Family caregivers of lung cancer patients have challenging communication roles related to caregiving responsibilities [1]. Caregivers are often tasked with sharing news of the diagnosis, a complex role that involves making decisions about what information should be shared, when to share it, whether they or the patient should give the news, and how the news should be shared [2]. During treatment, disagreements between patient and caregiver can occur about treatment side effects and benefits as well as what to report to physicians [3]. Lung cancer caregivers may be further challenged with patient discussions about continued tobacco use [1]. Communication dilemmas occur between patient, family, and healthcare providers when the family caregiver struggles to meet the collective interests of others by keeping them informed yet maintain individual interests by withholding information about the patient or themselves [4]. These dilemmas arise when a caregiver reluctantly serves as a family caregiver to the patient (either because there are no other family members present or others are unwilling), when caregivers must make patient care decisions but are uninformed about the patient’s wishes, or when collaboration with other family members is necessary yet family members do not have a history of collaboration. Difficult communication circumstances create communication burden [5,6], a concept we define as real or perceived communication challenges, and may impact caregiver quality of life.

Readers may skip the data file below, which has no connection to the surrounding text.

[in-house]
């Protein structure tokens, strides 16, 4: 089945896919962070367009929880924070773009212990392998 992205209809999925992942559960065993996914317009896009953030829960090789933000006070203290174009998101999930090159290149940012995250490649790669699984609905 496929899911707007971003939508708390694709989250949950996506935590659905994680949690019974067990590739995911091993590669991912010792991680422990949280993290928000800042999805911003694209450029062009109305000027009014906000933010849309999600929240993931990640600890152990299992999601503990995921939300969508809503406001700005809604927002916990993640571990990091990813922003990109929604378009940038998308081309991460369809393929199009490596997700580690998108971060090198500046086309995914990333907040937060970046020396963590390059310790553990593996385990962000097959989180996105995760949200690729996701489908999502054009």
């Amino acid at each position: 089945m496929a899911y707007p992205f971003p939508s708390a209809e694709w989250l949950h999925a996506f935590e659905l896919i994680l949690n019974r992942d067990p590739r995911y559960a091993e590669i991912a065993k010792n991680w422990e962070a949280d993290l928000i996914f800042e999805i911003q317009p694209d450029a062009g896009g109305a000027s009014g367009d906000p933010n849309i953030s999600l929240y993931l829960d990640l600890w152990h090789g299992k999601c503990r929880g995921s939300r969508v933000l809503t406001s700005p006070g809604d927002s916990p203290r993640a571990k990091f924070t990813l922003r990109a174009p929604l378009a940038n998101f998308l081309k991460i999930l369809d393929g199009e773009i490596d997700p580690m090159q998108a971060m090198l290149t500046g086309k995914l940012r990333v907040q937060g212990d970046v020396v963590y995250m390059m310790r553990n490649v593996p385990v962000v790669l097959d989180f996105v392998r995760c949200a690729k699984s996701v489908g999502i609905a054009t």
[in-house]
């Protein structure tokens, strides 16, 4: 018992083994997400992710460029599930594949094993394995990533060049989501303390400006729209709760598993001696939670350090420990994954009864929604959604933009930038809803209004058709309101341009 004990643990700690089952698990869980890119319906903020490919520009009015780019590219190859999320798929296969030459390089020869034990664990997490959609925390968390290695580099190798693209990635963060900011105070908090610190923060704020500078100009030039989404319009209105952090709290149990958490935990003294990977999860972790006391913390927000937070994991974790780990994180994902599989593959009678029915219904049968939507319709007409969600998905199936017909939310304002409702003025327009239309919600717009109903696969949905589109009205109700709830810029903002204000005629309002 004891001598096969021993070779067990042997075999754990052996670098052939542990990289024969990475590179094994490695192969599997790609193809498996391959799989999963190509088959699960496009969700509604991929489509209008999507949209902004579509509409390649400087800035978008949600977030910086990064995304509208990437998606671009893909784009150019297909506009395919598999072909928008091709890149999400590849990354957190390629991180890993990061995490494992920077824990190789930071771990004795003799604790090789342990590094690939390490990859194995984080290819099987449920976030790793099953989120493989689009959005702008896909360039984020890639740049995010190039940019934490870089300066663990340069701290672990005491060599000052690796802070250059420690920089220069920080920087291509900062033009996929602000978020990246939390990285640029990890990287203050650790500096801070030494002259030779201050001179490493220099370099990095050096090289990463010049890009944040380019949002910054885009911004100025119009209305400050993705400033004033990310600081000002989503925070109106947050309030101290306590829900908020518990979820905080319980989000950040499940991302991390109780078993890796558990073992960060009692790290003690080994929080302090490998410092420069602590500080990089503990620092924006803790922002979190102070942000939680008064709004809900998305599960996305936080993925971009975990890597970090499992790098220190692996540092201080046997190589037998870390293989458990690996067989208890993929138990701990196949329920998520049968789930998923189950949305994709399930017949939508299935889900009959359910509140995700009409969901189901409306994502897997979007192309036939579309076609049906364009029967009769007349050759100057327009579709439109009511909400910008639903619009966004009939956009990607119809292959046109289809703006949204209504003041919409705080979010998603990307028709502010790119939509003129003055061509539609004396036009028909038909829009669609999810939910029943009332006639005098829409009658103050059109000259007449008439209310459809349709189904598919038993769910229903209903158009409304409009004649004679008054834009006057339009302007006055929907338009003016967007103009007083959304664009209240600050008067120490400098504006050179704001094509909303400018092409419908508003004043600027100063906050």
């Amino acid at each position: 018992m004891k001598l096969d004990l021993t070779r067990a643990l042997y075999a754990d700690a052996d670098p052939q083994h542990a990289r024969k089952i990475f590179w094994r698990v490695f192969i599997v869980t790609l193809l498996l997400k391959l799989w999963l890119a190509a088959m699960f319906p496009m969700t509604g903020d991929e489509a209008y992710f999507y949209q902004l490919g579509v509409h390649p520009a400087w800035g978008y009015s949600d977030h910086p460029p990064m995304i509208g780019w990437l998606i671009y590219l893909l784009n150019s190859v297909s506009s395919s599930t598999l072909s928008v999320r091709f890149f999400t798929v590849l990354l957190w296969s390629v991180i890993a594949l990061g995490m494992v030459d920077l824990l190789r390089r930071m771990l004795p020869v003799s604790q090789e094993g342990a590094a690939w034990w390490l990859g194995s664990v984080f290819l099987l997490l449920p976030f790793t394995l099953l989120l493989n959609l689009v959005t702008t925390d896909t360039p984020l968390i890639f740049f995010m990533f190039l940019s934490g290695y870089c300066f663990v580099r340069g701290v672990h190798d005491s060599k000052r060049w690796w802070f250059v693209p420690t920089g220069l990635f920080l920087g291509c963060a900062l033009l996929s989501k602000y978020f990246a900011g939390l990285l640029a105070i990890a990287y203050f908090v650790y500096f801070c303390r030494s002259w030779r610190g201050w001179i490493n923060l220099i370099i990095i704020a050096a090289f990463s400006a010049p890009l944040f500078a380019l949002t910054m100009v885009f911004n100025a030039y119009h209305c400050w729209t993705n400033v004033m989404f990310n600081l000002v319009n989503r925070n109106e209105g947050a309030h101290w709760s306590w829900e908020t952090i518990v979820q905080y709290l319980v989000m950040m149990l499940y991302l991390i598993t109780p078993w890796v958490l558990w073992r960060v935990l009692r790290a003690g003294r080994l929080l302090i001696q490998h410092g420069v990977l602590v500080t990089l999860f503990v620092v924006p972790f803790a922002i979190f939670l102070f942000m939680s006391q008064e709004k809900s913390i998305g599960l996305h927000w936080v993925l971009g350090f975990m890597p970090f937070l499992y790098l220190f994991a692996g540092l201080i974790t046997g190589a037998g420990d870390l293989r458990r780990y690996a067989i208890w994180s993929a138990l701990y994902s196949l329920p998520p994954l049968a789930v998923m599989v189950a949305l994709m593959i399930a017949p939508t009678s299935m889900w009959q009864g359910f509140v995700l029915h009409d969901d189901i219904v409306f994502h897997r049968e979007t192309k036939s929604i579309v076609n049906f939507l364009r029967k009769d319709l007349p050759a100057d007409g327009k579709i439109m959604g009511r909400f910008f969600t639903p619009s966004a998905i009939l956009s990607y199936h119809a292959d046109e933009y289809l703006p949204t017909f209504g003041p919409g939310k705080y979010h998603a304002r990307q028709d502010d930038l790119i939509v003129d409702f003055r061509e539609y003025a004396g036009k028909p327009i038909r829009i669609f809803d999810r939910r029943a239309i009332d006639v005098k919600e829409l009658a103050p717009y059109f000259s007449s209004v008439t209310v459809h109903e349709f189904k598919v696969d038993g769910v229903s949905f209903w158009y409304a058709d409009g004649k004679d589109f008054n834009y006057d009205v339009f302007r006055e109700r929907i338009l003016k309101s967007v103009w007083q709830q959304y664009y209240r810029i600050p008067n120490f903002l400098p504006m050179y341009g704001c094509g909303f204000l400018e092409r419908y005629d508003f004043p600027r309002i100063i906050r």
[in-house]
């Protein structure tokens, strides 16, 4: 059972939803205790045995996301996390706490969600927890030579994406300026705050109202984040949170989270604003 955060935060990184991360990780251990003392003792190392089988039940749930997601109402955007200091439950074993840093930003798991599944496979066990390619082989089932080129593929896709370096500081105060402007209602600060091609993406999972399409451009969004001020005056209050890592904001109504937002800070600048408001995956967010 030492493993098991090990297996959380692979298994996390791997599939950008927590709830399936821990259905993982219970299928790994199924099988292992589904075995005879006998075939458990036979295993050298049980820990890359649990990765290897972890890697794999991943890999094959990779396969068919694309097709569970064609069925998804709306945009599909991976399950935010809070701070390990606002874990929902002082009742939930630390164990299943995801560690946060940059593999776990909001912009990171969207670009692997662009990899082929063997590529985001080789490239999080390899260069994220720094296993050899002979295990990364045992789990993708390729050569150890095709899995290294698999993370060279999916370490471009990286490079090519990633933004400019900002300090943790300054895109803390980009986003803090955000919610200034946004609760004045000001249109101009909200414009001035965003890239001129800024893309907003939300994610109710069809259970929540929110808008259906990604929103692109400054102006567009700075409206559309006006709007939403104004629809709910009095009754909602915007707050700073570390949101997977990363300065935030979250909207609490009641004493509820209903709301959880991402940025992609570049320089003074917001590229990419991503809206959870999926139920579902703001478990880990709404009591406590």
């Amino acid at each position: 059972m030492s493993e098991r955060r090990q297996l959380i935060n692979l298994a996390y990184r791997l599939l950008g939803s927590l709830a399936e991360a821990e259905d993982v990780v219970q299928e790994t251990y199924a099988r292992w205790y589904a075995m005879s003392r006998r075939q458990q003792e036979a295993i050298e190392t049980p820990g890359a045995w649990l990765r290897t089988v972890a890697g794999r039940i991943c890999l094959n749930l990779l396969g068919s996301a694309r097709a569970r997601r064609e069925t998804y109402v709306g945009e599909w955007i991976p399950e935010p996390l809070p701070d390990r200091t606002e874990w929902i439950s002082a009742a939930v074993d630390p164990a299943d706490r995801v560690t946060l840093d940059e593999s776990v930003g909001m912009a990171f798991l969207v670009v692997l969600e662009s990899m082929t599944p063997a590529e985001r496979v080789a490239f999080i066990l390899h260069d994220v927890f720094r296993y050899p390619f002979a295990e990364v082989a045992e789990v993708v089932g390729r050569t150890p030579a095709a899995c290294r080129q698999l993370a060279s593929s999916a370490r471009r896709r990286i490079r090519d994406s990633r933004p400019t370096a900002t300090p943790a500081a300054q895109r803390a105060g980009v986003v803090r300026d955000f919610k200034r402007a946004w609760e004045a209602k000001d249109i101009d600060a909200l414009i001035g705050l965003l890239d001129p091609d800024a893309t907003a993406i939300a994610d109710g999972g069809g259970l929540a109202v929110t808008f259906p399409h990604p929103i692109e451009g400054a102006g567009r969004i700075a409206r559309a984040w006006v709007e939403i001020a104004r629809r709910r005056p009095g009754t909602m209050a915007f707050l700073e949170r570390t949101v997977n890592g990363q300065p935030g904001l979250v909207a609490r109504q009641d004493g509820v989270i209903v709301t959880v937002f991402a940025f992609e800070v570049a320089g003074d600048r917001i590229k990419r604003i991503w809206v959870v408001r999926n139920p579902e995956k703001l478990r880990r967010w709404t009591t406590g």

Quality of life concerns of both patient and caregiver should be addressed throughout the cancer trajectory. The City of Hope Quality of Life (QOL) model [7] depicts four domains: physical, psychological, social, and spiritual as priorities for assessment to ensure comprehensive, holistic quality care. In a large, randomized controlled trial that included a tailored education intervention [8], caregivers identified patient fatigue, worry, fear, anger, cognitive changes, communication, advance directive planning, purpose and meaning, hope, and inner strength as the most common topics. While many of these topics are dependent on the caregiver’s ability to convey these needs in order to receive support, there is little understanding of the impact of these quality of life domains and communication. Understanding communication burden in the caregiving experience could inform the design of communication interventions, potentially enhancing caregiver quality of life and decreasing stress. The goal of this study was to use the Quality of Life model to examine the four quality of life domains so as to aid in the future development of customized communication interventions.